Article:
NEW YORK (TheStreet) -- As we count off the final days of 2014, it might be wise for taxpayers to take last-minute steps now to lower the amount they'll have to fork over to Uncle Sam in April. Tax-loss selling, charitable donations, and IRA and Roth IRA contributions are among the moves that can shrink that bloated tax bill. But many of these tax-lowering steps must be taken before the ball drops on New Year's Eve. Must Read: Warren Buffett's Top 10 Dividend Stocks Taxable accounts need the most scrutiny, said Dan Neiman, partner and portfolio manager at Neiman Funds and investment advisory firm, Independent Solutions Wealth Management, which have more than $400 million in assets under management. Start by examining the account's short-term and long-term gains and losses for the year. "Find out what their long-term and short-term capital gains consequences have been for the year so far," he said. "Some people pay attention to those things through the year and some don't." If there are losses, then this is an opportunity to take profits by selling shares in some high-flying stocks or mutual funds without facing a tax burden. "A lot of people are afraid of the tax consequence, but if you've had a good year and met your goals and have some tax losses, then there's no harm in taking some of those profits," said Neiman. If the investor is already facing capital gains, then it might be wise to sell some of the duds. For retail investors, this decision is sometimes tough. Must Read: 12 Stocks Warren Buffett Loves in 2014 "You can't look at something you bought for $60 -- and it's down to $50 -- and try to hold on to it until it goes back to $60" if the fundamentals don't support it, said Neiman. The person must assess the situation objectively: Is it more likely this stock will bounce back 20% in the next year or can I get that kind of gain by investing in another stock or mutual fund? This is where the investor has to look at the stock without emotion and bite the bullet. If there is potential in the beaten-down stock, then don't sell. Instead, buy more on the cheap. Neiman said he bought Chevron at $115 a share in early October and woke up the day after Thanksgiving to see the stock at $108. "There was an opportunity to buy more," he said. "I like the oil stocks as a fundamental value play for their dividend, long-term potential growth in earnings, and low debt -- so when they're off 5 or 6 percent, I'm a buyer." Also, carry-forward losses from last year can also help to offset gains. Investors can also use tax-loss selling to rebalance a portfolio heading in to 2015 by selling off the losers and reinvesting the money into stocks and funds that offer more prospective growth. It's critical though that the person assess a stock's potential before selling it. "You may be missing some upside because of the 30-day wash sale rule," said Neiman. Under the wash sale rule, an investor, who sells a stock to take a loss, cannot buy back that stock for 30 days. Then there are the tax surprises. Perhaps a year-end bonus comes in higher than expected. Or maybe a mutual fund announces an unexpected year-end capital gains distribution or a company decides to issue a special dividend -- all of which could push the taxpayer up into the next tax bracket. Yikes! Must Read: 10 Stocks Carl Icahn Loves in 2014 This is particularly common in a bull market, said Neiman. "Any fund that's heavy into tech or any fund that's gone up quite a bit and beaten the market averages, there may be some large capital gains taken in that fund that may cause a big distribution." Investors can find these potential tax landmines by inquiring about year-end bonuses early and by looking up dividend and capital gains distribution announcements made by each company and fund in their portfolios. History is not always the best indicator. Some mutual funds, such as Putnam Voyager Fund and T. Rowe Price Blue Chip Growth Fund , will be making capital-gains distributions before year-end for the first time in many years. So re-examine this issue each year even if a portfolio has not changed much. Charitable donations is another tax burner. Donations to registered charities can be done through cash, clothing, furniture, cars or even shares of stock. There are advantages to donating stock that's seen big gains. The donation is credited at the current value, not at the cost-basis level. So, the person enjoys the large donation without having to pay the capital gains on it, said Neiman. Making contributions to an IRA, Roth or other retirement account is another easy way to lower taxable income. Generally, people have until tax-filing day in April to make the contributions. Still, Neiman advises people to look at all of these tax steps earlier rather than later. "Don't wait until Dec. 30," he cautions. "Take a look at the performance now and what they've done for the year, and review your goals and what you're trying to accomplish for years to come." Must Read: 7 Stocks Warren Buffett Is Selling in 2014 At the time of publication, the author held no positions in any of the stocks mentioned. This article is commentary by an independent contributor, separate from TheStreet's regular news coverage. TheStreet Ratings team rates CHEVRON CORP as a Hold with a ratings score of C+. TheStreet Ratings Team has this to say about their recommendation: "We rate CHEVRON CORP (CVX) a HOLD. The primary factors that have impacted our rating are mixed ? some indicating strength, some showing weaknesses, with little evidence to justify the expectation of either a positive or negative performance for this stock relative to most other stocks. The company's strengths can be seen in multiple areas, such as its increase in net income, attractive valuation levels and largely solid financial position with reasonable debt levels by most measures. However, as a counter to these strengths, we also find weaknesses including disappointing return on equity, weak operating cash flow and a generally disappointing performance in the stock itself." You can view the full analysis from the report here: CVX Ratings ReportClick to view a price quote on CVX. Click to research the Energy industry.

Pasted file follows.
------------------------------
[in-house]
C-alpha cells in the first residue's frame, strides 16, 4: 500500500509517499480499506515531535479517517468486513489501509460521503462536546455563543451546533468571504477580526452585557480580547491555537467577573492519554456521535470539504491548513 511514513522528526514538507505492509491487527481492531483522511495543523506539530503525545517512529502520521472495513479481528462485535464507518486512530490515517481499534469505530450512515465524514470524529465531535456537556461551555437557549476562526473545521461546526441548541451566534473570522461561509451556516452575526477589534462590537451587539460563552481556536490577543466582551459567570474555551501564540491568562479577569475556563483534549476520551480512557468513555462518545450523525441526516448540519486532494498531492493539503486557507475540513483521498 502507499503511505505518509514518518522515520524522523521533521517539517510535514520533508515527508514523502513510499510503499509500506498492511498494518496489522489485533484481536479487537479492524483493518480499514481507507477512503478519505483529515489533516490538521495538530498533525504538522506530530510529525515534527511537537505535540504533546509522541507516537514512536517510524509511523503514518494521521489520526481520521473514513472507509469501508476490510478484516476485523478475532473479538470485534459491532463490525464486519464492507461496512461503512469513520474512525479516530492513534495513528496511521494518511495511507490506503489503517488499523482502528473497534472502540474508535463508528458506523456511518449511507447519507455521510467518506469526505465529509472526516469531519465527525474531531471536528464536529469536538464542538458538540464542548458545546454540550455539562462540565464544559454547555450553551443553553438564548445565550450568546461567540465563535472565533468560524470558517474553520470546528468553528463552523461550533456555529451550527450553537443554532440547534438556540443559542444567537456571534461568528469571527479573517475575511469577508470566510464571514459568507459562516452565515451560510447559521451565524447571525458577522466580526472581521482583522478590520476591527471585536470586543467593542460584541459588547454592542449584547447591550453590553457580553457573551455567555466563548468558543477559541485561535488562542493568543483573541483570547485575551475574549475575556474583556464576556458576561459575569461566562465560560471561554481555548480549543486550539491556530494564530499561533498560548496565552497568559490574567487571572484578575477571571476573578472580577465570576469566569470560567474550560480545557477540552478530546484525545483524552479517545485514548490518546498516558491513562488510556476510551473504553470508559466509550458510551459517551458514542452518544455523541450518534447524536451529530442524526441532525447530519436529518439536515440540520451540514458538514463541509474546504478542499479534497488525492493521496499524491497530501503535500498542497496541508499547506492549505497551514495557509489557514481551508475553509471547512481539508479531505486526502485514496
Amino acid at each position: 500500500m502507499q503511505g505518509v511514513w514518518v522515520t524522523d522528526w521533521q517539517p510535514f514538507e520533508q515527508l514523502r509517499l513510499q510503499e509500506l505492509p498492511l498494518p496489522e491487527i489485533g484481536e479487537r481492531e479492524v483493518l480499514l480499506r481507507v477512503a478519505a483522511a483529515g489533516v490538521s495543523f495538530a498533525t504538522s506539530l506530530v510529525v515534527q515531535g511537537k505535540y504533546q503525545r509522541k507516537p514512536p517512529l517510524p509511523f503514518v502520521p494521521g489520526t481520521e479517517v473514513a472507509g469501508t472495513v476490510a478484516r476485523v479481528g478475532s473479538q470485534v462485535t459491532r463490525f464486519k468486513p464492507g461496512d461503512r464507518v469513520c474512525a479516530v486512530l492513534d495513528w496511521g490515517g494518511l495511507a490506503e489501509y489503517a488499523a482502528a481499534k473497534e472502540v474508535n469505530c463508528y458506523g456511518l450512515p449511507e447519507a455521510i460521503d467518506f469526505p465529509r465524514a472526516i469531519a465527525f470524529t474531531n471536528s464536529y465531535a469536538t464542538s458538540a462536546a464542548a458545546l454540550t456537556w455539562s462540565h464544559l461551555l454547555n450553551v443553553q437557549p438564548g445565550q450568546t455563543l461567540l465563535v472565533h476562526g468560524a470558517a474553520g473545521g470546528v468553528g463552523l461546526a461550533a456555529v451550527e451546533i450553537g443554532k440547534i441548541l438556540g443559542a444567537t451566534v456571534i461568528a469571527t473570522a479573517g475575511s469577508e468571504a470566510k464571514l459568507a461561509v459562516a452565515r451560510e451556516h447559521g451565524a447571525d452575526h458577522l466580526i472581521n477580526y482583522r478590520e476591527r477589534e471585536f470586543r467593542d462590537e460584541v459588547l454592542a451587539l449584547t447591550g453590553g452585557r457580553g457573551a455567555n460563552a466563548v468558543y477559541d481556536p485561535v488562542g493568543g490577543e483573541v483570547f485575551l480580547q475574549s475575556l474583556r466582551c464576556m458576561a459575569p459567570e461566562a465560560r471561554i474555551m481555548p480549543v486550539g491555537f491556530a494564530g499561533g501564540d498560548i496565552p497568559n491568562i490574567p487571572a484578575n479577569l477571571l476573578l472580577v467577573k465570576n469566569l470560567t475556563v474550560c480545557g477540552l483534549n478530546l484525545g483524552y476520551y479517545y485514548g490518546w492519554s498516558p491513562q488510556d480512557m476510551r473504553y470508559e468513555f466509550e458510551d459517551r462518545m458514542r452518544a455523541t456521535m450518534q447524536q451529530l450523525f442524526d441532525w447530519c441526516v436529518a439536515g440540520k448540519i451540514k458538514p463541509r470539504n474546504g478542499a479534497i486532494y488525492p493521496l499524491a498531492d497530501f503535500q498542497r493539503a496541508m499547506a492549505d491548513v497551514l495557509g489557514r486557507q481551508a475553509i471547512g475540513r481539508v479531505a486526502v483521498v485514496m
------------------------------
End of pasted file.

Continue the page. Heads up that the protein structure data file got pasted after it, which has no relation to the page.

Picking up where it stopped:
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Search Jim Cramer's "Mad Money" trading recommendations using our exclusive "Mad Money" Stock Screener. NEW YORK (TheStreet) -- So far, this earnings season has been a good one, Jim Cramer said onaMad MoneyaFriday. That's why Cramer expects next week will be more of the same, with individual corporate earnings taking center stage. On Monday, Cramer said he'll be watching the earnings from Merck , a stock that could lift the old-line drug makers. Also on Cramer's radar will be Twitter , a stock he owns for his charitable trust, Action Alerts PLUS, and Buffalo Wild Wings , two long-term faves. Must Read: 12 Stocks Warren Buffett Loves in 2014 Tuesday brings a host of earnings from DuPont , Parker-Hannifin , Facebook , another Action Alerts PLUS name, Gilead Sciences , Panera Bread and McKesson . Cramer is bullish on DuPont, Parker-Hannifin, Gilead and McKesson but advised trimming positions in Facebook and waiting until after earnings to buy into Panera. Wednesday, all eyes will be on the Federal Reserve, Cramer said, but he'll be watching Wellpoint , a big beneficiary of Obamacare. Thursday earnings include Starbucks and GoPro . Cramer said he'd buy into Starbucks ahead of earnings but admitted that GoPro, while a great long-term story, is pricey at current levels. Finally, on Friday, it's Chevron and Exxon Mobil reporting. Cramer said both of these oil giants will offer an honest read on where oil prices are likely headed. Sell Palo Alto Networks Sometimes when you have a big winner, it's time to declare victory and go home, Cramer told viewers. That's the case with Palo Alto Networks , a stock that Cramer said it's now time to sell, sell, sell. Cramer had been a backer of Palo Alto ever since its initial public offering, a full 158% ago. While he still feels that cybersecurity is a big business and Palo Alto is the best-of-breed player in that business, at $108 a share the stock has simply gotten too pricey. Palo Alto now trades at 100 times earnings, and Cramer reminded viewers they should never pay more than twice a company's growth rate, which in this case is 42%. But the big yellow flag for Cramer was a surge in insider selling, to the tune of $450 million. Insiders sell for a variety of reasons, Cramer said, but $450 million is a lot for any company. Palo Alto also issued $500 million of convertible bonds back in June at a strike price of $110 share. With the stock now just two points from that level, Cramer said it's very likely that many of those shares will convert to stock, diluting current shareholders. Add to that the fact that there are no analysts with a sell recommendation on Palo Alto and only four with holds, so the stock is now priced for perfection, Cramer concluded -- which is why it's time to ring the register before it hits $110. Must Read: 6 Things Wall Street Should Be Embracing About Social Media Profit With PAY When Apple went live with its Apple Pay service this past Monday, it kicked off a revolution in the way Americans pay for goods and services, Cramer told viewers. The best way to profit from this revolution, he said, will be with VeriFone . While Apple Pay may be getting all the headlines, Cramer said the real push behind the payment revolution is an October 2015 deadline, set by the major payment processors, to require retailers to accept both NFC contactless payments and EMV cards with built-in chips like those popular overseas. The penalty for not accepting these 21st century payments will put retailers on the hook for any fraud that occurs after the deadline. As an additional incentive, Cramer noted there will likely be 70 million Apple Pay-enabled iPhones sold in the next two years, nearly twice the number of American Express cards in the U.S. While only 30% of all U.S. terminals are currently EMV-enabled, that number should jump to 70% by 2016. With VeriFone the market leader, Cramer said this company should grow like a weed. Cramer said he expects shares to reach $42.50 a share, or a 24% gain from current levels, but he would not be surprised to see earnings accelerate, taking shares to $48 for a 40% gain. Executive Decision: Angel Martinez For his "Executive Decision" segment, Cramer spoke with Angel Martinez, chairman, president and CEO of Deckers Brands , which delivered a 14-cents-a-share earnings beat on a 24% uptick in sales, yet shares fell 7.4% on an otherwise up day on Wall Street. Martinez said he's perplexed by the market's reaction to a very strong quarter. He said the company's guidance remains for 15% revenue growth. Despite some of the media reports, that's not a downgrade from earlier forecasts. Martinez continued that Deckers has its most diverse product line ever and all of the newer items have been very well received. While the company was very dependent on the classics three or four years ago, that's not the case today. Cramer said it's very rare to get a discount on a quality company going into itsaprime selling season, but that's exactly what just happened. Must Read: Jack Bogle on Warren Buffett, Bill Gross and How to Invest in a Volatile Market Lightning Round In the Lightning Round, Cramer was bullish on Southern Company , BioDelivery Sciences and Plains All American Pipeline . Cramer was bearish on NewLink Genetics and Home Loan Servicing . No Huddle Offense In his "No Huddle Offense" segment, Cramer said if the market is going to take a hit with every Ebola diagnosis, be prepared for lots more dips. Cramer said as long as there is no quarantine for health care workers returning from affected areas, or at least a registry of those returning, there will likely be more people contracting Ebola here in the U.S. It's totally possible that we will have an effective vaccine for Ebola in 2015, Cramer continued, but research takes time and there will be no magic bullet anytime soon. That means investors must accept that we live in a world where Ebola is out there and it may, occasionally, interrupt the status quo. Must Read: 30 Things More Likely to Happen to You Than Getting Ebola To watch replays of Cramer's video segments, visit the Mad Money page on CNBC. To sign up for Jim Cramer's free Booyah! newsletter with all of his latest articles and videos please click here. -- Written by Scott Rutt in Washington, D.C. To email Scott about this article, click here: Scott Rutt Follow Scott on Twitter @ScottRutt or get updates on Facebook, ScottRuttDCClick to view a price quote on MRK. 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Search Jim Cramer's "Mad Money" trading recommendations using our exclusive "Mad Money" Stock Screener. (This program originally aired on June 24, 2014.) NEW YORK (TheStreet) -- These are confusing times for the stock market, Jim Cramer told his "Mad Money" audience. There's always somebody telling you to do exactly the opposite of what you should really be doing. Must Read: Warren Buffett's Top 10 Dividend Stocks But Cramer said it's not about sounding smart, it's about getting it right -- what to buy, what to sell, what direction the market's headed. "You get those things right, and it's a heck of a lot easier to make money in this or any market," Cramer said. By doing your homework, "you just might learn something that will make you a better investor," he said, and a better investor is one who makes more money, "because that's the goal here." Cramer said he and Stephanie Link, the research director of Cramer's charitable portfolio, Action Alerts PLUS, recently went back over every trade AAP made over the last five years. Here's what Cramer has learned. Caterpillar had been going down for weeks on end as analysts raced to cut their estimates ahead of what looked to be a particularly bad quarter, Cramer said. The analysts had turned bearish after CAT's business globally took huge hits because customers were struggling to get credit for new machines. This was at the depth of the Great Recession. When Caterpillar finally reported, the quarter turned out to be even uglier than the analysts had predicted. But CAT's stock barely reacted to the bad news. "That's a classic sign that you're looking at a bottom," Cramer said. "The worst is over!" CAT roared and then rose. It may seem counter-intuitive to buy a stock right after the estimates have been slashed, but when you think about it, it actually makes a lot of sense. JPMorgan Chase is another example of this, Cramer said. It seemed done for after its "London Whale" trading fiasco of 2012. However, just like Caterpillar in March of 2009, JPMorgan's stock didn't get hit after analysts cut estimates. Instead, it flat-lined and then actually inched up slightly. Once we learned JPMorgan's losses were contained at $6 billion, that was the moment we had to buy, Cramer said. If you did, you rode a huge rally. Coming Back for Secondaries Everybody makes a mistake sometimes, Cramer said. But if you want to become a great investor you don't just need to learn from your mistakes, you need to learn how to recognize what your mistakes actually are and notice what works. Must Read: Here Are 20 Stocks That Could Buck the Odds and Do Well in October "We're full of all sorts of unconscious biases, and that can make it incredibly difficult to learn from experience," Cramer said. Think empirically, he said. After analyzing the last five years' worth of trades as part of his research for Get Rich Carefully, his latest book, Cramer came to another counterintuitive realization: Stop worrying and learn to love secondary stock offerings. Cramer said we're all conditioned to believe that when a company issues new stock it's bad news for shareholders. When a company does a secondary, it tends to weigh on the stock for a time. But these days that totally reasonable fear of secondaries is also a mistake, Cramer said, because interest rates are still low by historical standards. For example, real estate investment trusts have done a huge number of these kinds of secondaries, and those deals have worked fabulously for investors. You can find these deals in all sorts of companies that were hit hard by the housing crash, said Cramer. They're now snapping back, like mortgage insurance companies, a group that had pretty much been left for dead. Cramer mentioned how investors could have made a killing on Radian if they had listened to his buy call in February. Cramer also likes the secondary offerings from master limited partnerships, the oil and gas pipeline players that are always issuing stock to finance their expansion plans to crisscross the country with pipelines. Enterprise Products Partners , Kinder Morgan Energy Partners and MarkWest are the best-of-breed players here, and they've become serial issuers of equity to expand their pipeline networks. These companies can be risky if interest rates are rising, Cramer warned, but if rates are stable you should jump all over their secondaries. The bottom line, Cramer said: Forget the conventional wisdom that says a secondary stock offering always means a company is in trouble. Know When to Fold 'Em Like "The Gambler" of song, Cramer has some suggestions for when you should fold your positions or even run. "When it comes to picking stocks, cash is not always king," he said. In fact, if you buy a stock just because it's sitting on a mountain of cash, you could get crushed. Think about it, Cramer said: What do Cisco , Microsoft , Oracle and Intel all have in common? People were lulled into buying their stocks at very high levels simply because they had so much cash on their books, as if cash per se is always good news. What really matters is how companies put that cash to work. Cash can been wasted on undisciplined buybacks -- when you see a company doing that, you should pass on its stock and walk away, Cramer said. Must Read: 5 Semiconductor Stocks Delivering Big Shareholder Profits Now Contrast this with one of the best performing stocks in the S&P 500 since the generational bottom in 2009, Wyndham Worldwide , run by Steve Holmes, one of the most shareholder-friendly CEOs out there today. Holmes buys back stock aggressively and when it makes a difference, particularly during those ravaging downturns when most other CEOs seem frozen. Holmes thinks it is his duty to return his company's excess cash to the shareholders via dividends, Cramer said. He's the model of what Intel, Microsoft and Cisco need at the helm. Here's another sign that you should fold. If you own shares in a company that starts blaming its customers for its own poor performance, it's time to walk away. "I learned this the hard way when my charitable trust decided to buy Juniper Networks , the maker of networking and communication equipment, back in 2011," said Cramer. Juniper encountered shortfalls and blamed a lack of Japanese orders in the wake of the tsunami and Fukushimi Daiichi nuclear disaster. But the stock continued to drop. He stuck with Juniper because the company had a ton of cash. Oops. Juniper's blame-the-customer act was a lame alibi, Cramer said. It turns out Cisco was taking market share the whole time and simply kicking Juniper's butt with a better mousetrap. There's a pretty simple moral here: When a company blames the customer, check to see whether the customer isn't actually still buying from a different vendor. Beyond EPS A huge part of this business is figuring out where a given stock is headed, said Cramer. That isn't always easy. Most stocks, most of the time, trade on their earnings-per-share numbers. When the earnings are headed lower, so is the stock; when the earnings go higher, the stock rallies, too. But for some industries, earnings are not the most important metric, said Cramer. If the only thing you're watching is the earnings per share, you could end up getting clobbered or missing some fabulous opportunities. Watch the key metrics for everything you own. For example, Cramer said, when it comes to oil companies, production growth is key. For many tech stocks, it's the average selling price of their products. In these two sectors, those metrics are more important that anything related to beating the earnings estimates. Devon Energy sagged due to production shortfalls, not earnings per share; Chevron rallied with lower earnings and higher production growth. Another mea culpa: Cramer admitted he totally missed the bottom for Micron MU, the semiconductor company that makes memory chips, back at the end of 2012. Micron's stock had been a dog for more than a decade. But then the stock jumped higher. "What did I miss?" Cramer asked. DRAMs, or dynamic random access memory chips, had a nice bump up in their average selling prices during the quarter. DRAM business had been so horrible for so long that many companies in the industry had simply given up, Cramer said. So supply had become constrained. Micron's been off to the races ever since, more than tripling from December 2012 to December 2013. Must Read: Can These 22 New Restaurant Foods and Drinks Feed Investors Too? One last metric to note, said Cramer: when a company is based in the United States but does a lot of business in emerging markets, particularly China. One of the best buys his charitable trust ever made was picking up Yum! Brands , the parent of KFC, Taco Bell and Pizza Hut, off a sudden decline in Chinese sales because of a KFC tainted-chicken scandal, Cramer said. While Yum! is a worldwide outfit, the growth is in China. So when the Chinese KFC division had a shortfall, the stock got clocked, Cramer said. Soon after, Yum! let it be known that its earnings would be slashed as it boosted its Chinese advertising. You had to buy the stock on that shortfall, said Cramer. Not long after, YUM's Chinese business began to turn and the stock headed right back up to its 52-week high. KFC's sales growth in China is more important to Yum!'s stock than the actual reported earnings of the entire chain. As much as we'd like to keep things simple and just focus on the earnings per share, sometimes the truly important metrics can elude us if we don't keep our eyes on the ball, Cramer said. Anybody who waited for revenue growth to kick in missed the whole move since 2009. Some so-called experts tell you to wait for revenue to roar, but they've kept you out of some of the best stocks out there, he warned. Earnings are not always all-important. Let It Ride Finally, Cramer said, if you have a core holding in your portfolio, a high-quality stock with terrific prospects that you want to own for the long haul, don't sell it at the first little gain or the first sign of turbulence. If you really have conviction in a stock, you need to let it ride, Cramer said, because it is a core holding and want to own it through thick and thin. If you don't follow through with that, he said, it's almost always a big mistake. The temptation to take a gain is palpable. It's a difficult task to keep a fabulous stock riding in your portfolio, because you never want to let a gain turn into a loss. If you own a stock and you think it could go up over the next few years, then by all means keep it, Cramer said. But all bets are off if the business starts to deteriorate. What makes him so sure of this rule? Cramer said his trust rates stocks on a scale of 1 to 4 every week. Those rated 1 are, by and large, meant to be core positions, and he wants as many shares as he can get. However, looking back over the last five years he found it unnerving to see how many of these 1 stocks the trust sold because of short-term market turbulence, only for the stocks to continue roaring ahead. Must Read: 10 Best Apple Products Ever A core position is what it says it is: something that's integral to your portfolio. It should not be so easily dislodged, he said. Resist the urge to sell your franchise players, no matter how tempting it may be. To watch replays of Cramer's video segments, visit the Mad Money page on CNBC. To sign up for Jim Cramer's free Booyah! newsletter with all of his latest articles and videos please click here.Click to view a price quote on CAT. Click to research the Industrial industry.